April 1, 2009 / 4:47 PM / 11 years ago

Judge extends Obama aunt's stay in United States

BOSTON (Reuters) - President Barack Obama’s Kenyan aunt, who was ordered deported five years ago, can stay in the United States legally until next year when she makes a new asylum bid, an immigration judge ruled on Wednesday.

The issue of her immigration status flared three days before Obama was elected the first African-American president in the November 4, 2008 election. His late father was from Kenya and his white mother, also deceased, was American.

Zeituni Onyango, 56, whom Obama calls “Auntie Zeituni” in one of his memoirs, has been living in a public housing complex in Boston and is the half-sister of Obama’s father.

“The decision as to Ms. Onyango’s request to stay permanently in the U.S. will be made during a second hearing,” Michael Rogers, a spokesman for Onyango’s lawyer, Margaret

Wong, said in a statement.

The hearing on Wednesday was closed to the media. The next hearing is set for February 4, 2010.

Onyango first visited the United States in 1975 at age 23 and has traveled between Kenya and the United States several times since then, Rogers said.

In 2001 she received a U.S. Social Security card after proving she was in the United States legally and the following year she sought political asylum due to violence in Kenya. She applied to live in a public housing project in Boston.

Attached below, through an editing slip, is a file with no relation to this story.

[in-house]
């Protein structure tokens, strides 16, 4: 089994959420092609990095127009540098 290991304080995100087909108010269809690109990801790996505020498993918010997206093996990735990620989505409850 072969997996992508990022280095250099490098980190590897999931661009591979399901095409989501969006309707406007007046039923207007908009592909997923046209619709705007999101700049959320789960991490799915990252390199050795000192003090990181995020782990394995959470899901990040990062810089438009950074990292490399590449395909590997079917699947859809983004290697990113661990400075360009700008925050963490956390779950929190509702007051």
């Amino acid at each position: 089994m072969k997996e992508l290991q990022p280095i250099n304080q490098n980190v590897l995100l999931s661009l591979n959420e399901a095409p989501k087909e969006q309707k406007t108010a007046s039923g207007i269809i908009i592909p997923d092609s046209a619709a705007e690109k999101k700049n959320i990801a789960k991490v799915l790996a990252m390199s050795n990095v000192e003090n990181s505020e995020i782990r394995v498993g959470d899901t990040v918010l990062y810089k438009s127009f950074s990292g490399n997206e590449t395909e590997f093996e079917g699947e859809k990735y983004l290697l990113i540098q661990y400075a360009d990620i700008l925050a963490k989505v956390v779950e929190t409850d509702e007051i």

A federal immigration judge rejected her asylum request in 2004, ordering her to leave the country. She remained in Boston.

Asylum seekers in the United States must show that they face persecution based on a number of factors including race, religion, nationality and political opinion.

Obama’s campaign said in November he had no knowledge of Onyango’s immigration status and that “any and all appropriate laws” should be followed in her case. His aides questioned the timing of the disclosure.

Her deportation order was eventually suspended in December when a motion to reopen the case was granted.

“The President believes that the case should run its ordinary course, and neither he nor his representatives have had any involvement,” White House spokesman Ben LaBolt said.

Reporting by Jason Szep; Editing by Paul Simao

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